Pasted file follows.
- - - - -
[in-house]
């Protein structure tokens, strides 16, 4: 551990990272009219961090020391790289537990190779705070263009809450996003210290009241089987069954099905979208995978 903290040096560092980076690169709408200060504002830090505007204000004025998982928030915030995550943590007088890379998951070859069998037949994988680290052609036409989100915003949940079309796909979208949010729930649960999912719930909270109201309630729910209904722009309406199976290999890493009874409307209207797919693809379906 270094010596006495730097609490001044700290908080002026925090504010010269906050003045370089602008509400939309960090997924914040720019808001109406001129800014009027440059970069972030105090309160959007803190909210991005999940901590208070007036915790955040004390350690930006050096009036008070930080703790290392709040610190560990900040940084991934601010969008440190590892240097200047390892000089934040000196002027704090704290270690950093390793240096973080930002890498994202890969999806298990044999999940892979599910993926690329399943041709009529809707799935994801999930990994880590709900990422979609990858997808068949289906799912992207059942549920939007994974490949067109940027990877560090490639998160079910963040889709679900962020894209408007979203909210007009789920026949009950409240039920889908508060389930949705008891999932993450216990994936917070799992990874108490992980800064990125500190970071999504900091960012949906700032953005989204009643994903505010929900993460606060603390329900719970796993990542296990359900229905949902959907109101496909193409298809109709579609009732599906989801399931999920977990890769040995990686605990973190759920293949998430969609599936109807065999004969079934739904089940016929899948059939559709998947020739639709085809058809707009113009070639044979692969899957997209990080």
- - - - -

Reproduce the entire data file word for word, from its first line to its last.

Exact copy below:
[in-house]
């Protein structure tokens, strides 16, 4: 551990990272009219961090020391790289537990190779705070263009809450996003210290009241089987069954099905979208995978 903290040096560092980076690169709408200060504002830090505007204000004025998982928030915030995550943590007088890379998951070859069998037949994988680290052609036409989100915003949940079309796909979208949010729930649960999912719930909270109201309630729910209904722009309406199976290999890493009874409307209207797919693809379906 270094010596006495730097609490001044700290908080002026925090504010010269906050003045370089602008509400939309960090997924914040720019808001109406001129800014009027440059970069972030105090309160959007803190909210991005999940901590208070007036915790955040004390350690930006050096009036008070930080703790290392709040610190560990900040940084991934601010969008440190590892240097200047390892000089934040000196002027704090704290270690950093390793240096973080930002890498994202890969999806298990044999999940892979599910993926690329399943041709009529809707799935994801999930990994880590709900990422979609990858997808068949289906799912992207059942549920939007994974490949067109940027990877560090490639998160079910963040889709679900962020894209408007979203909210007009789920026949009950409240039920889908508060389930949705008891999932993450216990994936917070799992990874108490992980800064990125500190970071999504900091960012949906700032953005989204009643994903505010929900993460606060603390329900719970796993990542296990359900229905949902959907109101496909193409298809109709579609009732599906989801399931999920977990890769040995990686605990973190759920293949998430969609599936109807065999004969079934739904089940016929899948059939559709998947020739639709085809058809707009113009070639044979692969899957997209990080």